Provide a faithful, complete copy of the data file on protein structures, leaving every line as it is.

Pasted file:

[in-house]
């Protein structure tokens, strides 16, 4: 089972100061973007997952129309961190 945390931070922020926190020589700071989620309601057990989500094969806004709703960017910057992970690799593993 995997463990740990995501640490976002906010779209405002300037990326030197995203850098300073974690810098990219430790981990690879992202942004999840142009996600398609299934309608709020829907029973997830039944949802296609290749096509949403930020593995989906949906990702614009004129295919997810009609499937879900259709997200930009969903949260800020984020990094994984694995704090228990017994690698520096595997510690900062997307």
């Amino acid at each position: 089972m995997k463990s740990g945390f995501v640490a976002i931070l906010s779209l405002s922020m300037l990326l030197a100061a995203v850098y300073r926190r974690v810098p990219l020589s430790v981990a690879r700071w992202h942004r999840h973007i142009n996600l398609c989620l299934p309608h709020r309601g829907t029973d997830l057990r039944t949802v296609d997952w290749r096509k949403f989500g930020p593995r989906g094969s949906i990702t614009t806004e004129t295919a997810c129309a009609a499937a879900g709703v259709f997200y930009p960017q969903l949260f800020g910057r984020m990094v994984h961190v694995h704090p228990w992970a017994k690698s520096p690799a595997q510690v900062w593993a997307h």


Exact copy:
[in-house]
């Protein structure tokens, strides 16, 4: 089972100061973007997952129309961190 945390931070922020926190020589700071989620309601057990989500094969806004709703960017910057992970690799593993 995997463990740990995501640490976002906010779209405002300037990326030197995203850098300073974690810098990219430790981990690879992202942004999840142009996600398609299934309608709020829907029973997830039944949802296609290749096509949403930020593995989906949906990702614009004129295919997810009609499937879900259709997200930009969903949260800020984020990094994984694995704090228990017994690698520096595997510690900062997307």
């Amino acid at each position: 089972m995997k463990s740990g945390f995501v640490a976002i931070l906010s779209l405002s922020m300037l990326l030197a100061a995203v850098y300073r926190r974690v810098p990219l020589s430790v981990a690879r700071w992202h942004r999840h973007i142009n996600l398609c989620l299934p309608h709020r309601g829907t029973d997830l057990r039944t949802v296609d997952w290749r096509k949403f989500g930020p593995r989906g094969s949906i990702t614009t806004e004129t295919a997810c129309a009609a499937a879900g709703v259709f997200y930009p960017q969903l949260f800020g910057r984020m990094v994984h961190v694995h704090p228990w992970a017994k690698s520096p690799a595997q510690v900062w593993a997307h």